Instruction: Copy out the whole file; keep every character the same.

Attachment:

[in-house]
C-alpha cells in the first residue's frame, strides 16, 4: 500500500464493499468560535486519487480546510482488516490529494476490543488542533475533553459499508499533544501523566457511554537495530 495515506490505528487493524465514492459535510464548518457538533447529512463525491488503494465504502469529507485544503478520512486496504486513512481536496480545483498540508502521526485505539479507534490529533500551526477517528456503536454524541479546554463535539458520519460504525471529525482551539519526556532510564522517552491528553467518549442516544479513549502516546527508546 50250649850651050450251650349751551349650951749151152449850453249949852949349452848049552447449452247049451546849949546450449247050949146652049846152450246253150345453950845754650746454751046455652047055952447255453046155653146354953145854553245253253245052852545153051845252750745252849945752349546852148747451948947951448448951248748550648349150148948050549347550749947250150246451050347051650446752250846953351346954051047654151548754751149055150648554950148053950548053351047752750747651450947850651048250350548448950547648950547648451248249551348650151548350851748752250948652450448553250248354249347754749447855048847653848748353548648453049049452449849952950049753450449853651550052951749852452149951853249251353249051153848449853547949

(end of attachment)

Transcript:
[in-house]
C-alpha cells in the first residue's frame, strides 16, 4: 500500500464493499468560535486519487480546510482488516490529494476490543488542533475533553459499508499533544501523566457511554537495530 495515506490505528487493524465514492459535510464548518457538533447529512463525491488503494465504502469529507485544503478520512486496504486513512481536496480545483498540508502521526485505539479507534490529533500551526477517528456503536454524541479546554463535539458520519460504525471529525482551539519526556532510564522517552491528553467518549442516544479513549502516546527508546 50250649850651050450251650349751551349650951749151152449850453249949852949349452848049552447449452247049451546849949546450449247050949146652049846152450246253150345453950845754650746454751046455652047055952447255453046155653146354953145854553245253253245052852545153051845252750745252849945752349546852148747451948947951448448951248748550648349150148948050549347550749947250150246451050347051650446752250846953351346954051047654151548754751149055150648554950148053950548053351047752750747651450947850651048250350548448950547648950547648451248249551348650151548350851748752250948652450448553250248354249347754749447855048847653848748353548648453049049452449849952950049753450449853651550052951749852452149951853249251353249051153848449853547949